Our next visit was to a place I have referred to as a geographic landmark ever sense as “The Killing Pool”. Bashir parked at the base of Mahrus Hill on the north side of Kabul, a short hike up to the top was a full size Olympic pool with regulation diving platforms that doesn’t really fit the theme of the third world architecture of Kabul. The pool was actually built in the 1980’s by the Russians for their divers to practice at high altitude. Sadly, more killing was done here than diving.
The first thing I noticed as we approached was a steel cable off the end of the second, 7.5 meter diving platform. A hole had been drilled through the concrete to secure the cable and at the end was a slip knot noose that I could only image would decapitate someone falling from 25 feet and it snapping around their neck. Bashir said that he had witnessed public executions there when the Taliban would throw men, women, and even children off of the top 10 meter tower onto the empty concrete pool floor.
That wasn’t the worst of what took place here. We climbed down the ladder and into the pool and nothing further needed to be said about the atrocities that took place in the killing pool. The deep end of the pool, from side wall to side wall, 25 meters, was riddled with 7.62 bullet holes, about the elevation of someone’s head while kneeling, thousands of holes pierced into the walls… On the shallow end at a lower elevation that would reflect a child, the very same pattern of bullets were riddled into the concrete. You can’t help but imagine the horror of the moments for those who were murdered and those who watched in agony and fear. I took out a leather man tool I carried with me that had pointed pliers and dug it into several of the bullet holes removing some of the metal 7.62 jacket remains of bullets that had certainly killed innocent victims of hate, greed, and a lust for power over the helpless. After that day I often visited the pool to reflect on what took place there.
In truth, the revelations of these days changed me for both the better and for the worse. The remainder of my time in Afghanistan wasn’t just a patriot service and retaliation for the September 11th attacks on America, but I was fueled with an equal hatred towards the Taliban that I shared with Bashir, his family, and much of the Afghan people. It took me personally down a dark path many military members face after seeing the first hand atrocities of war.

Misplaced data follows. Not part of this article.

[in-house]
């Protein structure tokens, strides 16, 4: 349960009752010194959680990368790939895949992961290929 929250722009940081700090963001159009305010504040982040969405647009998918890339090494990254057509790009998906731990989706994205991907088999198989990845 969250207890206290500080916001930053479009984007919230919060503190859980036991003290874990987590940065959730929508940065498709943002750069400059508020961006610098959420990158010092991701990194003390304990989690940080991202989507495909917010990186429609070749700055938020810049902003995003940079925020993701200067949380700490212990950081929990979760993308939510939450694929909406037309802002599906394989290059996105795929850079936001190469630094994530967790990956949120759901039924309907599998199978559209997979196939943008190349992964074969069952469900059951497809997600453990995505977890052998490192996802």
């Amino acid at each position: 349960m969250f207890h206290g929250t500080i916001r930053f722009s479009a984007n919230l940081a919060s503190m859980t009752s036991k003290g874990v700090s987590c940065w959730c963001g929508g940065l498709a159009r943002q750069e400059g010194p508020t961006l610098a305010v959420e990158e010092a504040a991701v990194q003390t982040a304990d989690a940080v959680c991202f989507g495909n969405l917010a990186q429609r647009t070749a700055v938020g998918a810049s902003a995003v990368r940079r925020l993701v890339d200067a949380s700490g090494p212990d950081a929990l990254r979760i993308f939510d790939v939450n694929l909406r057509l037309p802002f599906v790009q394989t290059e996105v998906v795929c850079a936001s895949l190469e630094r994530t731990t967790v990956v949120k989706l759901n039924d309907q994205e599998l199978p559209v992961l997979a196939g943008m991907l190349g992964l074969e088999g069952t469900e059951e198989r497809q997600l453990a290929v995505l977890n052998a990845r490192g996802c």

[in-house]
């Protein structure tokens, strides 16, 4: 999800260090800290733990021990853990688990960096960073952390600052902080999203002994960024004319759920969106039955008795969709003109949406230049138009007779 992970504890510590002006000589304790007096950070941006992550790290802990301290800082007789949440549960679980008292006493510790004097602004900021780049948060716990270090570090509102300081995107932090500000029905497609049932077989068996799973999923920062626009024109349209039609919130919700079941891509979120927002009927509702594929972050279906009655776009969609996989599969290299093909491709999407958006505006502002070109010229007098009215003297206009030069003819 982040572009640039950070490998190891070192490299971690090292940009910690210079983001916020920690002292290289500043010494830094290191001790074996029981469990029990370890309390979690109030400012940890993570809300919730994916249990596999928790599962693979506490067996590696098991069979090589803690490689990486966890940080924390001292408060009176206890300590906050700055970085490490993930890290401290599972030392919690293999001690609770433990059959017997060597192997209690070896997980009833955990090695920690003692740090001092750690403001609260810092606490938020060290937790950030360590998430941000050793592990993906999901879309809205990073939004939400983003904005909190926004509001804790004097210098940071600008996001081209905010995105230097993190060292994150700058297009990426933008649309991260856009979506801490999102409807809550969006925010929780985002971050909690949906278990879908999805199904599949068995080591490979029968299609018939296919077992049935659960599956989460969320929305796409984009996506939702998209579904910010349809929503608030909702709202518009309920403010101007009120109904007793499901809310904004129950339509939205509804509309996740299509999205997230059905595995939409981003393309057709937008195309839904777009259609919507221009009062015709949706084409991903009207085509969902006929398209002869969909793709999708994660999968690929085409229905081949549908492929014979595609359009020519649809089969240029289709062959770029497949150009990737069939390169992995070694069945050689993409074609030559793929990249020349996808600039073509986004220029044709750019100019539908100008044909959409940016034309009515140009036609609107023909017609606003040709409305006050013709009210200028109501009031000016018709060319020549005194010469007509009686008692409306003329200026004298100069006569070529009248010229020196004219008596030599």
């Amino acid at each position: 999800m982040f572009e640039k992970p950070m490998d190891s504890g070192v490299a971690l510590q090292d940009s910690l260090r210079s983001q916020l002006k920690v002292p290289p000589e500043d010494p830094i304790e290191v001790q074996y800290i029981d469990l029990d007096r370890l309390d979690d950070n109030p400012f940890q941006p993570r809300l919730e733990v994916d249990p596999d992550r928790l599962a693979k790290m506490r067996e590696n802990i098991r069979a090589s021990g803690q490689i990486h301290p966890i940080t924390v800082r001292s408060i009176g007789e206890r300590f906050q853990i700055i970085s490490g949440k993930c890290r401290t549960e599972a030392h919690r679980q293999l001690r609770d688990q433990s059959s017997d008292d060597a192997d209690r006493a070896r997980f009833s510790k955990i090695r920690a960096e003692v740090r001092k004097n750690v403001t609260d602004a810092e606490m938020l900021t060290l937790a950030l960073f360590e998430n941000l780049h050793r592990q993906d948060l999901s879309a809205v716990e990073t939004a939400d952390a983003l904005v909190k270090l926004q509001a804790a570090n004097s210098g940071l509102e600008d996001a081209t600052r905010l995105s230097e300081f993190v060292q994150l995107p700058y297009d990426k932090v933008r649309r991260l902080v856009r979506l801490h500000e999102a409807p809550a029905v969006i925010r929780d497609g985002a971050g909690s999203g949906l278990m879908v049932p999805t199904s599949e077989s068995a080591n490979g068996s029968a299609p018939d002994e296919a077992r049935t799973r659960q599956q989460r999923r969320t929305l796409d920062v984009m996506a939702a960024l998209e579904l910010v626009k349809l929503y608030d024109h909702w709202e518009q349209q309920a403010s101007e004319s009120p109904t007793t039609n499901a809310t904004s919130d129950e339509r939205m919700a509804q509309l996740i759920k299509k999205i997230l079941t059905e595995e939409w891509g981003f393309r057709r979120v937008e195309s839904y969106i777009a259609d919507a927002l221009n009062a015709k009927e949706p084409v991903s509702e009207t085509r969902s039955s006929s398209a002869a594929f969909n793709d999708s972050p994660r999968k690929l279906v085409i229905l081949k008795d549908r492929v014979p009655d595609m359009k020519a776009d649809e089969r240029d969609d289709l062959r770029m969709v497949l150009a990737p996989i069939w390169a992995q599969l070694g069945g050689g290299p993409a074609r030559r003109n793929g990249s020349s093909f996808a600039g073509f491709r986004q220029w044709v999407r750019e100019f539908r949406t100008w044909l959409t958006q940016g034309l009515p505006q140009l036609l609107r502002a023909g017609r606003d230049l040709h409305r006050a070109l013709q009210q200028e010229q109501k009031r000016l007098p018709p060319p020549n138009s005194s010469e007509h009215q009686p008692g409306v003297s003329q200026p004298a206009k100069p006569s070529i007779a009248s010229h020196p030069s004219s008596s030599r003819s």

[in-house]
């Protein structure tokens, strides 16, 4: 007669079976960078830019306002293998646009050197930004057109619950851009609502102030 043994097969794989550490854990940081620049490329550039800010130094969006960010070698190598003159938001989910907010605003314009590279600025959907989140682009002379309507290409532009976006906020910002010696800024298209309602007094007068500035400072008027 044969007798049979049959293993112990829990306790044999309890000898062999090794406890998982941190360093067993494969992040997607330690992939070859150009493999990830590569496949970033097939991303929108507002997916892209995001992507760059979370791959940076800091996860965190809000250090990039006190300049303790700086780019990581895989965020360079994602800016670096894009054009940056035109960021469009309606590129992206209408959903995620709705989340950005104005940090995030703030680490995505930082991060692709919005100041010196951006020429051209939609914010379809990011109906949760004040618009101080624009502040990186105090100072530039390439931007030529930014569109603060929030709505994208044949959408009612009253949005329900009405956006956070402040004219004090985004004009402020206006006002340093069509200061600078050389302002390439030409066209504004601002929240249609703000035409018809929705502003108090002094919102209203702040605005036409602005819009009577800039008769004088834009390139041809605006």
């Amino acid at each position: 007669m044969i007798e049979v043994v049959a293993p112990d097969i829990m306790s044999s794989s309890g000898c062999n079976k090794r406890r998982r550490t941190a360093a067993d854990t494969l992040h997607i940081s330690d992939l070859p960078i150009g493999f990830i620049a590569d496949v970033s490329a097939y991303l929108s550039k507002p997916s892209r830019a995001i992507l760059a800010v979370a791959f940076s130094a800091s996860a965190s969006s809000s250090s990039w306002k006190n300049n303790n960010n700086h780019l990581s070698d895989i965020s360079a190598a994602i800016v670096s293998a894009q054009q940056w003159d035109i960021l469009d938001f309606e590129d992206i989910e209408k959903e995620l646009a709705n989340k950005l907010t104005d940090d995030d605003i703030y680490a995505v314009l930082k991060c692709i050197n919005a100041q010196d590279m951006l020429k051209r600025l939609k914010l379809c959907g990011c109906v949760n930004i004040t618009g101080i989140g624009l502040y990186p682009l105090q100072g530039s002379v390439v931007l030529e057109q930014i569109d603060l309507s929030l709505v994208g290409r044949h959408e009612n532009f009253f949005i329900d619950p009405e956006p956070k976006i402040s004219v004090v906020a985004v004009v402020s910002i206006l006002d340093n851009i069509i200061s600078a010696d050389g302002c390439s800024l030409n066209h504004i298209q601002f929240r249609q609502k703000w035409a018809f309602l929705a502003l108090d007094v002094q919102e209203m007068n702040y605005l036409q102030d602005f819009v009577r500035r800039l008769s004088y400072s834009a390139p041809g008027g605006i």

However, today I reflect back on that time in my life and how it changed me for the better. I saw a peoples struggle and something in my heart broke with a compassion for my fellow human… for a people who truly experienced oppression at the most grotesque level without the ability to defend themselves, and I discovered the truth that America does make a difference in this world… and our role in the world does matter to others.
Regardless of your political position and if you think we did or didn’t belong in Afghanistan, for me… to know that even if one little girl didn’t have to throw herself off the roof of that apartment complex to escape rape and torture, my time there was worth it…
Or one family didn’t have to watch their mother be thrown off the 10 meter tower onto the concrete floor of an empty pool like garbage, it was worth it…
Or to know one less child had to bravely kneel down at the shallow end of the killing pool and the very last thing they had to see was a monster with an AK-47 assault rifle, it was worth it and I’d go back again and most all of my brothers would do the same.
Seeing The Killing Pool changed the way I see the world… and I often pray no person ever has to experience such tragedy, but in reality I know the world faces similar tragedies everyday. We won’t end it, but we can end it for one, two, or maybe millions. Today, when you say you won’t vote because you don’t like your choices, know there are people around the world this election means life or death to and they only wish they had the privilege you have to educate yourself and make the hard choice to check the ballot for a decision that will impact the lives of every American and millions around the world who rely on American to be strong and able to uphold and defend live, liberty, and freedom of those around the world.
The right to vote is a privilege fought for and provided by millions of brave men and women of the US Armed Forces, some who traded their very lives for you to have the freedom to participate and have a voice in our future. This is an honor that should not be squandered.
I pray on this important election Americans will show the same passion that Bashir’s family showed in 2004, a passion fueled by an understanding of knowing what is at stake for our futures. What if The Killing Pool was in your neighborhood?
This article originally ran at Mighty Oaks Warrior Programs’ website and is reposted here in its entirety will full permission from the author.